Tacitus, on the Frisii
Tacitus, on the Chauci
Compare to Pliny’s description of the Chauci (from his Natural History chapter on Lands Without Trees):
In the East many nations that dwell on the shores of the ocean are placed in this necessitous state; and I myself have personally witnessed the condition of the Chauci, both the Greater and the Lesser, situate in the regions of the far North. In those climates a vast tract of land, invaded twice each day and night by the overflowing waves of the ocean, opens a question that is eternally proposed to us by Nature, whether these regions are to be looked upon as belonging to the land, or whether as forming a portion of the sea?
Here a wretched race is found, inhabiting either the more elevated spots of land, or else eminences artificially constructed, and of a height to which they know by experience that the highest tides will never reach. Here they pitch their cabins; and when the waves cover the surrounding country far and wide, like so many mariners on board ship are they: when, again, the tide recedes, their condition is that of so many shipwrecked men, and around their cottages they pursue the fishes as they make their escape with the receding tide. It is not their lot, like the adjoining nations, to keep any flocks for sustenance by their milk, nor even to maintain a warfare with wild beasts, every shrub, even, being banished afar. With the sedge and the rushes of the marsh they make cords, and with these they weave the nets employed in the capture of the fish; they fashion the mud, too, with their hands, and drying it by the help of the winds more than of the sun, cook their food by its aid, and so warm their entrails, frozen as they are by the northern blasts; their only drink, too, is rainwater, which they collect in holes dug at the entrance of their abodes.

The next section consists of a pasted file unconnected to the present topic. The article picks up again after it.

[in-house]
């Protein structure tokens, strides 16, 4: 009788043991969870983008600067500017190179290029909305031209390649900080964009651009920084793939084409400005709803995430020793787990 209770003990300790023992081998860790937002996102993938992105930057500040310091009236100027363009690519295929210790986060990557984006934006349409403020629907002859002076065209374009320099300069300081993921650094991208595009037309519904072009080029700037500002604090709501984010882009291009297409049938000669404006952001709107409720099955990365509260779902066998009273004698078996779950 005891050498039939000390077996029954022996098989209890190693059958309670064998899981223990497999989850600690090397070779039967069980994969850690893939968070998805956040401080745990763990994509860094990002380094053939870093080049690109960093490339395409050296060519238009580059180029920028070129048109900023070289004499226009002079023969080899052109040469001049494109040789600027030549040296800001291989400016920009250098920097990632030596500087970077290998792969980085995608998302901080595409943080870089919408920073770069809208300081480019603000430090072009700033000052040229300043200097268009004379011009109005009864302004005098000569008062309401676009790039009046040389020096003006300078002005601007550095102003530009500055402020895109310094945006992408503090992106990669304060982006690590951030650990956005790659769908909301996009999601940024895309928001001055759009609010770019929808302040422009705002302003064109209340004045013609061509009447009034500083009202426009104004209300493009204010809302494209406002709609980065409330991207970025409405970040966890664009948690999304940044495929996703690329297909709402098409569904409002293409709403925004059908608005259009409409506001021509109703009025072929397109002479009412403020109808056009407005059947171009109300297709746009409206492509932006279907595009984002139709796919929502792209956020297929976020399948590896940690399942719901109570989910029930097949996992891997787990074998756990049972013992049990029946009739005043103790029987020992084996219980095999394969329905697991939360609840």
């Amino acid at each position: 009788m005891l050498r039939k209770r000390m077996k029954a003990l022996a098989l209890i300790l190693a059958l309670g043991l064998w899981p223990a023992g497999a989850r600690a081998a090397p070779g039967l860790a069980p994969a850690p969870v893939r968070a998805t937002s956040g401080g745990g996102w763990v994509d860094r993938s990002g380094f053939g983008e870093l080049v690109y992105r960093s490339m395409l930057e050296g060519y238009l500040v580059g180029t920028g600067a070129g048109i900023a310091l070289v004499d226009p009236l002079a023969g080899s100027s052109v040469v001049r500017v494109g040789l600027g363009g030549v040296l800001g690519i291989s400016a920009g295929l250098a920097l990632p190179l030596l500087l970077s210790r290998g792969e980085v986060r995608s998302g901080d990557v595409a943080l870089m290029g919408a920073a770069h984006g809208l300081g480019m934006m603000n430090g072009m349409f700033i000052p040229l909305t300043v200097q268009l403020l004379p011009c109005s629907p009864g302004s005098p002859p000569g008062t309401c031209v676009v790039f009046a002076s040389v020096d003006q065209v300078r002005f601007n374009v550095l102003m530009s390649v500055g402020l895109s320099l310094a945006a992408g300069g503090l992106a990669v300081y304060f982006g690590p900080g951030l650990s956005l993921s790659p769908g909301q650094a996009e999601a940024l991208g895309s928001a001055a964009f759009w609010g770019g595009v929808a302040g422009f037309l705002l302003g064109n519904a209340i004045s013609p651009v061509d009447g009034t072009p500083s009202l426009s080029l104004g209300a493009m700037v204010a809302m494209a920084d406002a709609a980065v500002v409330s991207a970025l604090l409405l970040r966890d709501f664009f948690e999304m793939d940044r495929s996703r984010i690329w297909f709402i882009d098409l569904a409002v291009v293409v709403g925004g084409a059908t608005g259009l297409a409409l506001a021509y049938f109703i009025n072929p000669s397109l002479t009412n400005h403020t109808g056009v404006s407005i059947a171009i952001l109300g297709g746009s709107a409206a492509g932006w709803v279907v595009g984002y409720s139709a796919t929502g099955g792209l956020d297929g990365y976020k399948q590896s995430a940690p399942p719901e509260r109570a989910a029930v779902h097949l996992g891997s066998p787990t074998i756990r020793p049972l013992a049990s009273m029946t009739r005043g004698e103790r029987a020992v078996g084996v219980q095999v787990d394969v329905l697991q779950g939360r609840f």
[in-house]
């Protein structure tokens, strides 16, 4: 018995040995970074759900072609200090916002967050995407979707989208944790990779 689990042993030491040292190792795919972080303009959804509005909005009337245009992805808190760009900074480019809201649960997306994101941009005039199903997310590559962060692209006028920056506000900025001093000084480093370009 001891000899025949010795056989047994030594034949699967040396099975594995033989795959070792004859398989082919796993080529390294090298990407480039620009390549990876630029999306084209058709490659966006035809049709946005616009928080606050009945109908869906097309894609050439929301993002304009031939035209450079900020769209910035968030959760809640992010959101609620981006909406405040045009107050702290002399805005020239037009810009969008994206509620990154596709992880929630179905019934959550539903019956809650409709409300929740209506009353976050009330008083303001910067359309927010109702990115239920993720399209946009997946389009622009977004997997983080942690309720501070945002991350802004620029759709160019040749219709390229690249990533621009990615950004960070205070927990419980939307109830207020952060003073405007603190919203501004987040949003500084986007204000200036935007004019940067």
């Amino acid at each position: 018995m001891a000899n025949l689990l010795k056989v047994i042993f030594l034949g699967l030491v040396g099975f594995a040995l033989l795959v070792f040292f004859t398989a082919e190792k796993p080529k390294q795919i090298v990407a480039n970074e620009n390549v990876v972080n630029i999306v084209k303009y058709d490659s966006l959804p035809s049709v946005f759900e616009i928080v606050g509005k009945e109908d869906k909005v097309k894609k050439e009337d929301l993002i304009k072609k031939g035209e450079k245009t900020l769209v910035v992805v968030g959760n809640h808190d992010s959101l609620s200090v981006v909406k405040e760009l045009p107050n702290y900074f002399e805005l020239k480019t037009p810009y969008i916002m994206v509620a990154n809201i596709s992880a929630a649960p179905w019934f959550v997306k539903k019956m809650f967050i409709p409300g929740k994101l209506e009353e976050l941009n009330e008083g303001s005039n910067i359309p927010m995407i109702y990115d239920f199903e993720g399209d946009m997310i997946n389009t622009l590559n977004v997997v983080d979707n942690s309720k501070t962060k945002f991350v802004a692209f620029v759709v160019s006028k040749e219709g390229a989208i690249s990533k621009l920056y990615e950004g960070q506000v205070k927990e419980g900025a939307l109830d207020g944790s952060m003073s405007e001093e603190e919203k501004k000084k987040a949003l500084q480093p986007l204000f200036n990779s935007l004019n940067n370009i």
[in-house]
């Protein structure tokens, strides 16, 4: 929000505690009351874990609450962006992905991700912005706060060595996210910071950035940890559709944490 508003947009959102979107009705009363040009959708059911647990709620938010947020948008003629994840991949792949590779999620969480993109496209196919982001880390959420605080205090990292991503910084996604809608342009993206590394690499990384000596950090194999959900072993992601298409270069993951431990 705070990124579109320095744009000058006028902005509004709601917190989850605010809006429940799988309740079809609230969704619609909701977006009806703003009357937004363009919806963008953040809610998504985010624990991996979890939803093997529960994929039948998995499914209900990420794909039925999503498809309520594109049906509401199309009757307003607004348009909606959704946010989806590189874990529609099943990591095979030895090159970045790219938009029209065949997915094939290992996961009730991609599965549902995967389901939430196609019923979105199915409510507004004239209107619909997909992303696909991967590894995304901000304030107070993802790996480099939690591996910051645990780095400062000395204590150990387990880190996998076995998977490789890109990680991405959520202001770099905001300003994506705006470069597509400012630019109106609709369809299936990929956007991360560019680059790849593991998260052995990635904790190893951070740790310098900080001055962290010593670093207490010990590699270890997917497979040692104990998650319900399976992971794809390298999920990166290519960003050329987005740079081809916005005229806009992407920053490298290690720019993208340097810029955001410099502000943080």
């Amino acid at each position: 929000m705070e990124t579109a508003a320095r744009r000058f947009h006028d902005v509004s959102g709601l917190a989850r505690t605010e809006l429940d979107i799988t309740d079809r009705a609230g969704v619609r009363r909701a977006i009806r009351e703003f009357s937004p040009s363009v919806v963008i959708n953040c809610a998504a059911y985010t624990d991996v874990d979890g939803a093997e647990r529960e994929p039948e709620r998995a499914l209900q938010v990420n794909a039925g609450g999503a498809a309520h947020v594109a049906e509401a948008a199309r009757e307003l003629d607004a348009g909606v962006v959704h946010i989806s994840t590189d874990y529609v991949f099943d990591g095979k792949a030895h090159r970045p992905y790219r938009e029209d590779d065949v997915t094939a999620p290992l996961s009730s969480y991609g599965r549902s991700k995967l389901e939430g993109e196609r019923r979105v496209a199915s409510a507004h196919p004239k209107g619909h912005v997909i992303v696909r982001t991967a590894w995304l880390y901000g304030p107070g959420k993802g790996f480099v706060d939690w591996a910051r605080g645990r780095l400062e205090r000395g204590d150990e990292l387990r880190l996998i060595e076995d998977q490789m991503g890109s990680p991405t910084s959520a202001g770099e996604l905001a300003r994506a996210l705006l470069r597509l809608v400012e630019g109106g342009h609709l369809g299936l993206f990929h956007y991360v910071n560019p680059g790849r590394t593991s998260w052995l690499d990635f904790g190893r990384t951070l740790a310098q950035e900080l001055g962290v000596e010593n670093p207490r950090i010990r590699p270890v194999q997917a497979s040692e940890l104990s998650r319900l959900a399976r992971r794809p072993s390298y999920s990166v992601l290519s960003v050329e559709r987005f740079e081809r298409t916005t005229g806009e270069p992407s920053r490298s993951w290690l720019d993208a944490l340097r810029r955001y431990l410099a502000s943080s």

Tacitus, on the Cimbri
Tacitus, on The Other Tribes of the Ingvaeones